A disturbing, Seattle-relevant story in the New York Times traces the exodus of highly educated employees from “superstar cities.” Seattle and other expensive coastal cities are definitely on the list, and the story notes the loss of magnetism for the highly educated by Boston, San Francisco, Los Angeles, and Washington, D.C. Seattle is dismissed with this sentence: “Seattle’s edge vanished during the pandemic.”
On the other hand, Seattle is the fastest-growing big city in the nation, according to new Census figures for the year ending July 2022. King County is losing population, and last year Seattle shed 4,300 people. So maybe that “edge” has not vanished, at least yet. (Other fast-growing cities are almost all in the sunbelt.)
There are many causes for urban flight: high costs of housing, the lure of remote work (particularly in tech), crime, stymied politics, poor schools, declining downtowns, traffic congestion. Related causes are the increasing urban attractions in smaller cities such as Charlotte, Denver, Minneapolis, Salt Lake City, Dallas, Nashville, and once-lowly Louisville. The story notes, “The whole state of California has now become a net domestic loser of college graduates.”
The big question for Seattle is whether it is too late to reverse this tidal outflow, and whether Seattle’s diverse economy, gentle climate, unified-liberal politics, and outdoorsy attractions will create a northland exception to the sunbelt. Our region has historically benefitted by good luck, as when railroads, Asian trade, Boeing, Microsoft, and Amazon decided almost by random to settle here. Sitting back and waiting for the next gold-laden ship to steam into the harbor has worked in the past, but luck is hardly a policy.
As a warning of how steep a recovery hill we have to climb, and how long has been the erosion of Seattle magnetism, here is a list of other factors, only a few of which might be correctable.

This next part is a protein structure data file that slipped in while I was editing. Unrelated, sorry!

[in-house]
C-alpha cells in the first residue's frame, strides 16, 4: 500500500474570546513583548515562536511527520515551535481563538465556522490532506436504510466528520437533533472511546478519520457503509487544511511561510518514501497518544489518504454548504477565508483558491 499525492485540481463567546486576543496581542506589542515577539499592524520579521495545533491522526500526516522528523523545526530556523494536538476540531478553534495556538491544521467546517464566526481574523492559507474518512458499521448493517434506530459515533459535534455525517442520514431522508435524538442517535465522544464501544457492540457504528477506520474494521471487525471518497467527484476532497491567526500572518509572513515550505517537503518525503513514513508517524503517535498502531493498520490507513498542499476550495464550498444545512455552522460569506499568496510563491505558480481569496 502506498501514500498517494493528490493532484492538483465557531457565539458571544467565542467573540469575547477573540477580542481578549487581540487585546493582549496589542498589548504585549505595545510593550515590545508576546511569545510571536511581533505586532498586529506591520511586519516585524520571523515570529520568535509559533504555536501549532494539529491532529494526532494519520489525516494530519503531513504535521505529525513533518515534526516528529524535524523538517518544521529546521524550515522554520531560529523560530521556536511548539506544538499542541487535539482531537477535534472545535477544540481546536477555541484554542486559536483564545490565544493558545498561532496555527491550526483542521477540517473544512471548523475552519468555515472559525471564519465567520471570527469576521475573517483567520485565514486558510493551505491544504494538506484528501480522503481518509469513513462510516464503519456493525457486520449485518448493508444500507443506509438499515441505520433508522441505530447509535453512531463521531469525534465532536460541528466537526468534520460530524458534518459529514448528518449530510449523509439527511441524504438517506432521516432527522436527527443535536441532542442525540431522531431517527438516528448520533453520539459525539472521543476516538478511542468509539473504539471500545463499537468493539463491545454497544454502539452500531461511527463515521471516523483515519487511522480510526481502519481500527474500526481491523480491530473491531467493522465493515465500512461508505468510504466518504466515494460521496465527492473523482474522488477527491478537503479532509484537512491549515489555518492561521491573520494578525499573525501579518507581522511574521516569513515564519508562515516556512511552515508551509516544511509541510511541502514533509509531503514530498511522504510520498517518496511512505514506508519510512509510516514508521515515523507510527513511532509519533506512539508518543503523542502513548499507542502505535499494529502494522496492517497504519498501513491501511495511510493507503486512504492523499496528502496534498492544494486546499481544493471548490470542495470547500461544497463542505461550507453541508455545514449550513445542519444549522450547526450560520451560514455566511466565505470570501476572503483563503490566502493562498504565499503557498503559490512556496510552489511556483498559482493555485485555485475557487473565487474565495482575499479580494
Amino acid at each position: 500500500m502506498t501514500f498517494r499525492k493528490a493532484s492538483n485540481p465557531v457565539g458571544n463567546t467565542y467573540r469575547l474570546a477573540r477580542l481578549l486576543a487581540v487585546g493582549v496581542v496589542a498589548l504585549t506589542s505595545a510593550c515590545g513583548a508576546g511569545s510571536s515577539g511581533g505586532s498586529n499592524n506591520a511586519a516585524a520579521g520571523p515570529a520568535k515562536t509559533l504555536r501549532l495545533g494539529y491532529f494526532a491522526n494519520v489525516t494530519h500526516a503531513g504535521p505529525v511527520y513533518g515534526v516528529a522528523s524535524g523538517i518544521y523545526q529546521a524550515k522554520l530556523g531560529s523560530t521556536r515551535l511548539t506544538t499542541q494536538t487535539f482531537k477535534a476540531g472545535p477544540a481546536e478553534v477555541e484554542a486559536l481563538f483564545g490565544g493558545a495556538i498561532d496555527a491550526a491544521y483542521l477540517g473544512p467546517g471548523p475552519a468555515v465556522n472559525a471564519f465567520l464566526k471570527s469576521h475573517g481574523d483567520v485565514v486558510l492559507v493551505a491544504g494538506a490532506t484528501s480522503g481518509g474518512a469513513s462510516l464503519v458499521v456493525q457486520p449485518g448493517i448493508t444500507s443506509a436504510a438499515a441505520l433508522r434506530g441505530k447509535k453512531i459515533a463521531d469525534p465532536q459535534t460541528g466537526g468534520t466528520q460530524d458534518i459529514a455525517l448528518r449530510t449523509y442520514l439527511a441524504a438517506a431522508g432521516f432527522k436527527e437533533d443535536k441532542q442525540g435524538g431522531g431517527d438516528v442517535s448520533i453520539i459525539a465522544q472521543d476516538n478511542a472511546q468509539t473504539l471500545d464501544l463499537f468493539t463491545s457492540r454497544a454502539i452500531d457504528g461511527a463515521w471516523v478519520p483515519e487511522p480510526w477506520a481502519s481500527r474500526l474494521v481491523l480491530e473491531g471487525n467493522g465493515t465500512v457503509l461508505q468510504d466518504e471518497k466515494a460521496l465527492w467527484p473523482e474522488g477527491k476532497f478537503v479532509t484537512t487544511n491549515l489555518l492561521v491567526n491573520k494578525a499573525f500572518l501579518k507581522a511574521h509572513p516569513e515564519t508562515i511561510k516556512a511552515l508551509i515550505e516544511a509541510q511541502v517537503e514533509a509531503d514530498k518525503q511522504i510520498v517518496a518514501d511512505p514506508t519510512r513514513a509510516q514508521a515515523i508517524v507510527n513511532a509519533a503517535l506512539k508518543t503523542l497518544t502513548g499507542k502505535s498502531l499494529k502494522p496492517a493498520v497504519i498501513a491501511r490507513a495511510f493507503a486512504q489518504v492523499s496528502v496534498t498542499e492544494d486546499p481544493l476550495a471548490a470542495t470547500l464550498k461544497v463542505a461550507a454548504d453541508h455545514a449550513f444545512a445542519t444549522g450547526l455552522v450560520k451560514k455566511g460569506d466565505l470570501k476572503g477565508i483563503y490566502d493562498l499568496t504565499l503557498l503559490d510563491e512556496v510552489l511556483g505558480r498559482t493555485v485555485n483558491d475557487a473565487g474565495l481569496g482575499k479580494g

Kshama Sawant. She and her socialist activists intimidated the Seattle City Council into a series of foolish, extreme votes, including writing off downtown safety. That pulled the council away from the progressive business establishment and the mayor, resulting in political impasse.
Republicans Abandon Seattle. First GOP step to get elected was a suburban strategy, which failed as the Far Right alienated King County. Next came a statewide tactic of running against Seattle (strange people, extreme politics, high taxes, “socialism”) that also failed. One result is a non-urban GOP in Olympia, set on punishing Seattle, the University of Washington, and Seattle politicians who seek statewide office.
Defeat of the Commons. The plans for a 60-acre park in South Lake Union were narrowly defeated in two mid-1990s votes. It turned out to be a last hurrah for the Seattle Establishment (architects, parks advocates, housing activists, urbanists, developers), and it greatly discouraged the progressive forces and money. In retrospect, the proposed park was too large, and Paul Allen’s donation of land turned him into the Amazon of the campaign. The Central Waterfront Park is something of a consolation, but not with voter approval.